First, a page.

In some residence districts, the by-law (a) forbids the erection or alteration of any building and the use of any building or premises except for family dwelling, and (b) authorizes the taking of a limited number of lodgers in the dwelling, the number being contingent upon the kind of dwelling (one or two family) and upon the classification of the district in the by-law. Specifically, in districts classified as residence A, A1, B, and B1, the taking of a limited number of lodgers "by a family resident in the dwelling" is authorized. In districts classified as residence C1, the "taking of not more than six (6) lodgers in any dwelling" is authorized (emphasis supplied). Thus in all residence districts where the taking of lodgers is authorized under the by-law a dwelling is a requisite, [Note 4] and in all but one of these (C1) family residence in the dwelling is required.

In contrast to the foregoing provisions there are more restrictive provisions which apply to residence districts C and D. In the latter districts the erection of buildings other than detached one family dwellings and the taking of any lodgers in any building, dwelling or otherwise, is forbidden "except where such use of the building lawfully exists at the time this by-law is adopted." Harbor View contends that the quoted language makes the summer hotel, which was lawfully being operated when the by-law was adopted, a conforming use and that, as a consequence, it is

Page 507

not required under paragraph D 3 (a) of the by-law to obtain a special permit from the board of appeals before undertaking substantial alterations to the premises. [Note 5] We think the argument is untenable.

The quoted language is that which is customarily and conventionally used in a zoning ordinance or by-law to indicate that the particular restrictive provision is not applicable to a lawful use existing at the time of its adoption. See Colabufalo v. Public Bldgs. Commr. of Newton, 332 Mass. 748, 751 (fn. 1). We think it has no other purpose. The quoted language is consistent with the general provision of the by-law which reads, "Any . . . lawful use of a building or premises . . . existing at the time this by-law is adopted may be continued, although such . . . use does not conform to the provisions hereof." Apart from the plain words of paragraph N of the by-law, we think that the by-law as a whole discloses a pattern evincing a purpose on the part of the inhabitants to control, curtail and eliminate the taking of lodgers in some residential parts of the town. In districts where hotels, motels, lodging houses or boarding houses are authorized, the conditions are prescribed. Adoption of the interpretation of paragraph N which Harbor View advocates would thwart the purpose of the by-law. We hold that Harbor View's use of its premises as a hotel, although lawful, is a nonconforming use.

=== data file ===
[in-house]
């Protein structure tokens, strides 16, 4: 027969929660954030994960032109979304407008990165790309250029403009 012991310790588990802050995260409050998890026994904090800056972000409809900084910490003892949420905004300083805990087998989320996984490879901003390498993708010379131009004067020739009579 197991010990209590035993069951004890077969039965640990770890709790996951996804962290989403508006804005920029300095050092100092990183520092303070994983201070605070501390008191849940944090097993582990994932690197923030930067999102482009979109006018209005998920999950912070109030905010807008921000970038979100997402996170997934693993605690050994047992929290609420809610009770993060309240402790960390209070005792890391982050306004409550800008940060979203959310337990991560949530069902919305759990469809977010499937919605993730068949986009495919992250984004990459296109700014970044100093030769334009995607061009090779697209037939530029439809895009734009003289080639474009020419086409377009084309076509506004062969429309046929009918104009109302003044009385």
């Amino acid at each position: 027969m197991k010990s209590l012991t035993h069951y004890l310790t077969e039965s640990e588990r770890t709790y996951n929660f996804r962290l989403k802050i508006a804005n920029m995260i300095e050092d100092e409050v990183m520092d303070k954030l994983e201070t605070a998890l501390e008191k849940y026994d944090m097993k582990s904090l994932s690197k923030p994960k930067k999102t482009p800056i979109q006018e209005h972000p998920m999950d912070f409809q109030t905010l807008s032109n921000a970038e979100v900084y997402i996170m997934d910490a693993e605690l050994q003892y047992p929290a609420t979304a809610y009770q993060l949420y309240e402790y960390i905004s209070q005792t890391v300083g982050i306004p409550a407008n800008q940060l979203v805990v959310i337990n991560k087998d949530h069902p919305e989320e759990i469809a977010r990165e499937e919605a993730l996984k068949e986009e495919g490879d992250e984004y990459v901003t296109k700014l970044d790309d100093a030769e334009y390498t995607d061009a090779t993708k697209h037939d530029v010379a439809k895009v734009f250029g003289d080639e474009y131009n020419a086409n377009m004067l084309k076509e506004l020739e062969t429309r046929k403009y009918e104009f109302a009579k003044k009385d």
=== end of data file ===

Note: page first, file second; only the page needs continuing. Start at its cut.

It cannot be said on demurrer that the changes allegedly made and intended to be made by Harbor View are so minor as not to require a special permit under paragraph D 3 (a) (see footnote 5). The order sustaining the demurrer and dismissing the petition must be reversed. An order is to be entered overruling the demurrer. The case is to stand for hearing on the merits.

So ordered.


[Note 1] Edith S. Crawford, Donald E. Higgins and Mary Higgins.

[Note 2] Harbor View Realty Inc., intervener.

[Note 3] The use in the order of the term "permitted use" was, in light of the by-law, inaccurate. Permitted uses, as defined in paragraph C of the by-law, are uses which are permitted in all districts and include: agriculture, churches, education, municipal recreation, water supply, hospitals and medical clinics.

[Note 4] In a residence A district, in addition to the taking of lodgers in a one or two family dwelling by a resident family, the board of appeals may authorize, by special permit, a "[h]otel, specifically excluding motel, boarding house, lodging house, apartment house . . .."

[Note 5] "D . . . 3. In all Districts: (a) Provided the Board of Appeals first grants a special permit therefore [sic], any such non-conforming building or structure may be altered or increased in size or any such non-conforming use may be extended over all or any part of the premises upon which the same is located at the time this by-law is adopted. It is the intent of this paragraph that only substantial alterations require a special permit; minor alterations may be permitted at the discretion of the Building Inspector."